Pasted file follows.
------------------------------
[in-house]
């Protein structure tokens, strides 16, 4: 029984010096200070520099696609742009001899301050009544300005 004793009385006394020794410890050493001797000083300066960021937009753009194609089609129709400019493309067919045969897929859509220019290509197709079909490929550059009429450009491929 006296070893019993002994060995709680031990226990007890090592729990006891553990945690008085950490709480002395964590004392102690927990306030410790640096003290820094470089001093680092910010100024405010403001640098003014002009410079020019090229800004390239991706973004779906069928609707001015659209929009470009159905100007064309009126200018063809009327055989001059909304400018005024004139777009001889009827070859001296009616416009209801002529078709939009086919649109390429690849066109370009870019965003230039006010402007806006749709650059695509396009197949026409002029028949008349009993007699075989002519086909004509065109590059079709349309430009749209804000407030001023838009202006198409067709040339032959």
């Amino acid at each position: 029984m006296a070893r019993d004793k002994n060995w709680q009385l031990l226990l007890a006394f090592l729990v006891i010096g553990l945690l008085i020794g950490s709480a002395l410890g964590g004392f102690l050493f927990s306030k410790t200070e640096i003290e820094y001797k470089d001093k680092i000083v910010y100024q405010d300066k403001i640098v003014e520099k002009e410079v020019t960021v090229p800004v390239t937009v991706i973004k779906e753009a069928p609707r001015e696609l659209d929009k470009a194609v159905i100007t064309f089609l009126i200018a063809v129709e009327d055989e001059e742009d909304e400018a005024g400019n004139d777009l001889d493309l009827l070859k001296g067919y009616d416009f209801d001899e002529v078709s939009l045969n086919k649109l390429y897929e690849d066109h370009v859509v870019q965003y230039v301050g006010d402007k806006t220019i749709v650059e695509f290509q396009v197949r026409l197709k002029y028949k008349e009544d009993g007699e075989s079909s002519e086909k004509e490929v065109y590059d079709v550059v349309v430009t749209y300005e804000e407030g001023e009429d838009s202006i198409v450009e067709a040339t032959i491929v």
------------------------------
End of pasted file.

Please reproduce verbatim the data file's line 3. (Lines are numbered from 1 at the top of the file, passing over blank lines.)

């Amino acid at each position: 029984m006296a070893r019993d004793k002994n060995w709680q009385l031990l226990l007890a006394f090592l729990v006891i010096g553990l945690l008085i020794g950490s709480a002395l410890g964590g004392f102690l050493f927990s306030k410790t200070e640096i003290e820094y001797k470089d001093k680092i000083v910010y100024q405010d300066k403001i640098v003014e520099k002009e410079v020019t960021v090229p800004v390239t937009v991706i973004k779906e753009a069928p609707r001015e696609l659209d929009k470009a194609v159905i100007t064309f089609l009126i200018a063809v129709e009327d055989e001059e742009d909304e400018a005024g400019n004139d777009l001889d493309l009827l070859k001296g067919y009616d416009f209801d001899e002529v078709s939009l045969n086919k649109l390429y897929e690849d066109h370009v859509v870019q965003y230039v301050g006010d402007k806006t220019i749709v650059e695509f290509q396009v197949r026409l197709k002029y028949k008349e009544d009993g007699e075989s079909s002519e086909k004509e490929v065109y590059d079709v550059v349309v430009t749209y300005e804000e407030g001023e009429d838009s202006i198409v450009e067709a040339t032959i491929v």